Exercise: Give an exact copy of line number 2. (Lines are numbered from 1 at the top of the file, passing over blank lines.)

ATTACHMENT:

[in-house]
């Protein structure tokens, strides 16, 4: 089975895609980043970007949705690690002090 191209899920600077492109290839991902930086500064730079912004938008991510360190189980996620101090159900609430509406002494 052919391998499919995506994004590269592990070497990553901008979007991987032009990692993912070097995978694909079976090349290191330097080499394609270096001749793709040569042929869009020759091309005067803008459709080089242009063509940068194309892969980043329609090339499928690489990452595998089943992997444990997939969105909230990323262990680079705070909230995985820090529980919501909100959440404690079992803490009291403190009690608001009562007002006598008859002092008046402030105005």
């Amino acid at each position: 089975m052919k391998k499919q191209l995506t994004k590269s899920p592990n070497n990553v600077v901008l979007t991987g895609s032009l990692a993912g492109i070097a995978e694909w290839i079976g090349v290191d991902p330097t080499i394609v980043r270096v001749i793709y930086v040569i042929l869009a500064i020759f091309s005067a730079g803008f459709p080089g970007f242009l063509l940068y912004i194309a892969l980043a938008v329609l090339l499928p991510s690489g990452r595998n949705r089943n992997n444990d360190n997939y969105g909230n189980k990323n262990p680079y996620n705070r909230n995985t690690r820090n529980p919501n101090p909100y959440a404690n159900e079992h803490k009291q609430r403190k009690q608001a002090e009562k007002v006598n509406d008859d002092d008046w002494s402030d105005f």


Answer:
């Protein structure tokens, strides 16, 4: 089975895609980043970007949705690690002090 191209899920600077492109290839991902930086500064730079912004938008991510360190189980996620101090159900609430509406002494 052919391998499919995506994004590269592990070497990553901008979007991987032009990692993912070097995978694909079976090349290191330097080499394609270096001749793709040569042929869009020759091309005067803008459709080089242009063509940068194309892969980043329609090339499928690489990452595998089943992997444990997939969105909230990323262990680079705070909230995985820090529980919501909100959440404690079992803490009291403190009690608001009562007002006598008859002092008046402030105005």